HOW DIKES CAN BE DAMAGED AND GIVE FLOODS ACCESS TO AREAS THEY SHOULD PROTECT

Flood control walls, dikes or dams serve to protect and reduce damage. But particularly given the rising intensity of weather phenomena, the potential hazard remains a realistic threat, as dikes can break, flood walls can be deluged and dams overtopped. In all your proactive measures, it is crucially important that you detect the weaknesses at your location in order to undertake very targeted, appropriate, additional precautions for your property’s flood protection.

DEBRIS JAM
WHEN FLOATING TRASH, LIKE LOGS, ROOTS, TYRES AND CONTAINERS BLOCK THE WATERWAYS

The points at which creeks and rivers pass through narrow stretches, including at bridges and culverts, are the spots prone to be blocked by flotsam, with the result that hardly any water can flow through the usual passage. The formation of such debris jams are a common threat during flood events. The problem specifically is that larger volumes of water with a high flow velocity can suddenly force through the jam, carrying away a particularly large amount of flotsam. This then frequently causes devastating damage by expanding the extent of the flooding and creating expansive deposits above the point where the debris jam occurred.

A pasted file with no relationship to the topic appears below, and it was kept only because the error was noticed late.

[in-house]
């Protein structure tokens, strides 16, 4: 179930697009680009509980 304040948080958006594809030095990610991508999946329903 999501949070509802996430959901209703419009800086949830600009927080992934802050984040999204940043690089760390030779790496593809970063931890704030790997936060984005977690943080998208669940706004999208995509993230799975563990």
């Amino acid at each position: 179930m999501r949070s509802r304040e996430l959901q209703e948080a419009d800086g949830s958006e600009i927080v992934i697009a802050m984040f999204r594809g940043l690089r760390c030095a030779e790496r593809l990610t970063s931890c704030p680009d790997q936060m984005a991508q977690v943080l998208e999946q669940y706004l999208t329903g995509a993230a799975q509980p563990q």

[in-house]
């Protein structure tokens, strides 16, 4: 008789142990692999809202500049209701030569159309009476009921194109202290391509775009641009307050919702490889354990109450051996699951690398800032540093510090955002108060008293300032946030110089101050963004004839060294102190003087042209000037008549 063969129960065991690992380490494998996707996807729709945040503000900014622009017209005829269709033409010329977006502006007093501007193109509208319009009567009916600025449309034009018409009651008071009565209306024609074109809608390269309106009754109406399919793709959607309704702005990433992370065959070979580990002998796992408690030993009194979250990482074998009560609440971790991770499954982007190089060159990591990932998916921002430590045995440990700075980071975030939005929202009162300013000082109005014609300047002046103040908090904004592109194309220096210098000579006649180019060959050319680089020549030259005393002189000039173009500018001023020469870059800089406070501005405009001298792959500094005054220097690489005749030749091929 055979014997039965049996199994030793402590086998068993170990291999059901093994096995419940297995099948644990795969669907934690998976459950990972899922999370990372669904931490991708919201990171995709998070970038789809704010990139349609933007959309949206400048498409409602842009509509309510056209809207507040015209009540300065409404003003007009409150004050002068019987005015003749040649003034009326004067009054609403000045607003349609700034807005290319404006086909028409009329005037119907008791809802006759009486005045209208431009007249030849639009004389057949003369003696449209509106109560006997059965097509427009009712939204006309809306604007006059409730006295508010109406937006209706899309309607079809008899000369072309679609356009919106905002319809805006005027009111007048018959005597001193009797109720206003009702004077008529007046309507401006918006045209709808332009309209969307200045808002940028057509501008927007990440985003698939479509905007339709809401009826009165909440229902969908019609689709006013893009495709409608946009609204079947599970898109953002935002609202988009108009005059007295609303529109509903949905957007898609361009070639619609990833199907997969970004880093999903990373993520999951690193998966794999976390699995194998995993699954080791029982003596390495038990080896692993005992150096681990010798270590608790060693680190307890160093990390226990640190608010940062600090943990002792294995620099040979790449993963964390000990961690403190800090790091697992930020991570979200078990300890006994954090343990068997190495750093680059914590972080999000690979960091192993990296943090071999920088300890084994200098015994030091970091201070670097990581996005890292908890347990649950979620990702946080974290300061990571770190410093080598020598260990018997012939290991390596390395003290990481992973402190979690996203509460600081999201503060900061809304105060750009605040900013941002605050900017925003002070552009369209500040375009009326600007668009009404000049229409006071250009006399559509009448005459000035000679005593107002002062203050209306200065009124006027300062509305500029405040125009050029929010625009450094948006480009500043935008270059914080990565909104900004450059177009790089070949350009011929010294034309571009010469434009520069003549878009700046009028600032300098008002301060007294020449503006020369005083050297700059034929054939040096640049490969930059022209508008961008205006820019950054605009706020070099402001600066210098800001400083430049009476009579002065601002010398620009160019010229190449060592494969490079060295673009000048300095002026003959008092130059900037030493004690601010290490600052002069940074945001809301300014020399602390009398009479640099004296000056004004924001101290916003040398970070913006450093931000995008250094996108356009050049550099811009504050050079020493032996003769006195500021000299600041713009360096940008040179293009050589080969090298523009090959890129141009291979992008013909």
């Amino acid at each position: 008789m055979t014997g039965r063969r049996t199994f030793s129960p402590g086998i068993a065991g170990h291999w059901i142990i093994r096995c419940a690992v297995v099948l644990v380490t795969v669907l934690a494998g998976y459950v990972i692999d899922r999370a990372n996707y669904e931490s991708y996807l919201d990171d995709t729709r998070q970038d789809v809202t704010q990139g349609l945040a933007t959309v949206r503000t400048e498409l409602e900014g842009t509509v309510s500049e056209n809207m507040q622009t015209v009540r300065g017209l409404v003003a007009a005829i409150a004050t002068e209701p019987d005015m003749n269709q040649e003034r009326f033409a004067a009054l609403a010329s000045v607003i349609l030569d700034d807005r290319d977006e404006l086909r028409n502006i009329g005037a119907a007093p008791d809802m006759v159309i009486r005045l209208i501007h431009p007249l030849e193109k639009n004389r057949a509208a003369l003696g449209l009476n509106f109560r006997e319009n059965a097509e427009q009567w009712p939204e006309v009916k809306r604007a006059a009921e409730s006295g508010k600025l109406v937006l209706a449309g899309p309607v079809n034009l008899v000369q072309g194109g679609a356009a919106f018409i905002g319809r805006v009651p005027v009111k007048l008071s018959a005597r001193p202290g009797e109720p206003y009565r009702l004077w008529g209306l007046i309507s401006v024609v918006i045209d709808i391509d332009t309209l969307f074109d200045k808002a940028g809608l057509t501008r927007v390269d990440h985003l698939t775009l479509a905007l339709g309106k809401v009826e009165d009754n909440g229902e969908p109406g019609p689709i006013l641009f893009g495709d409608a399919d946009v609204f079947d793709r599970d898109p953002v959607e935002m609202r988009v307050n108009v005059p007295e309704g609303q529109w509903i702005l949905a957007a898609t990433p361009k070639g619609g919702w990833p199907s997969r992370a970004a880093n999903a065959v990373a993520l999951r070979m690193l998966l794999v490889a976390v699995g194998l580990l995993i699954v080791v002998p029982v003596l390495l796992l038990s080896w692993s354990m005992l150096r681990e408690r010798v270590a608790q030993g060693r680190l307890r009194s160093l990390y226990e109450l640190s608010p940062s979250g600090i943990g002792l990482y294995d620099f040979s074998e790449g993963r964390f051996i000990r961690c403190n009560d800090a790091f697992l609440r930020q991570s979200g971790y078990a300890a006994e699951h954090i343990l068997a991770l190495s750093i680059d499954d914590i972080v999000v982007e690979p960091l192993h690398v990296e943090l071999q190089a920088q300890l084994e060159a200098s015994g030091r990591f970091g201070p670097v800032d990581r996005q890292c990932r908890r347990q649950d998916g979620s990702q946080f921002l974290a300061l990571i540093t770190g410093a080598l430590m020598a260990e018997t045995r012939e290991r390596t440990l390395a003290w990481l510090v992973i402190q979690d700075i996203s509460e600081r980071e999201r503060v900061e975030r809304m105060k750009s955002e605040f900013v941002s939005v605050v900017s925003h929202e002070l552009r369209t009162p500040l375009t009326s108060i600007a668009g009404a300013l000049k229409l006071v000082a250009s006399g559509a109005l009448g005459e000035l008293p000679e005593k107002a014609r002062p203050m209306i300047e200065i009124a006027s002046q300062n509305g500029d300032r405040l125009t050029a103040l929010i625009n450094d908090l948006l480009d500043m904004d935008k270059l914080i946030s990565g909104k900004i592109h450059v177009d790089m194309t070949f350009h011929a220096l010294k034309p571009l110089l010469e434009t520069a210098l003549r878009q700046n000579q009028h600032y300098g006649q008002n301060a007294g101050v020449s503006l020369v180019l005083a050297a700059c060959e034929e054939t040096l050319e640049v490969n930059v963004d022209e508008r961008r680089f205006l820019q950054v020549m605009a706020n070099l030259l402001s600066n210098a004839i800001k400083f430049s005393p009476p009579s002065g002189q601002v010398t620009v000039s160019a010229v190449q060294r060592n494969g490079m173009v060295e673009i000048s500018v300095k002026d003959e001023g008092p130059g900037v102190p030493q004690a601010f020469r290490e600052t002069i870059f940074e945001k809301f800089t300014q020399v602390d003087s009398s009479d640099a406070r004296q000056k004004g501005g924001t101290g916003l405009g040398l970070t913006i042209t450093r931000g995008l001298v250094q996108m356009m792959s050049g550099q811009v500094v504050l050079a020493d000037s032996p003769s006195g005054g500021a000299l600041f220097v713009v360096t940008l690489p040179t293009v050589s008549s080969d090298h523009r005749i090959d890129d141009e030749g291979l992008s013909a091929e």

Therefore, pay attention to bridges or culverts on the waterways in your neighbourhood. The potential flooding areas shown in maps can quickly expand in the wake of a debris jam. You can also contribute to reducing this risk of having a lot of loose materials accumulating during a flood to create a large mass and a large mess by taking care in your own backyard. Make sure that you do not have material that could potentially contribute to a debris jam, such as all kinds of kitchen and garden waste, as well as bulky and construction waste.

FLOODS - PULLING THE SAND OUT FROM UNDER YOUR BUILDING´S FEE
WHETHER YOUR BUILDING STANDS OR FALLS IN A FLOOD DEPENDS ON YOUR BUILDER

What do you know about the condition of your home’s foundations?
The stability of buildings in the immediate vicinity of a river or brook may be at risk in the event of incorrect construction. In the worst cases, the foundations of the building can be washed out. And the longer the flood lasts, the more soil is removed from under the foundation. The resulting lack of earth under the foundations can even lead to the building’s subsidence.

Flotsam is another underestimated threat of damage to buildings. It is not just the side of the building facing the oncoming flood that will be affected; all side walls can suffer scratches and impacts caused by flotsam.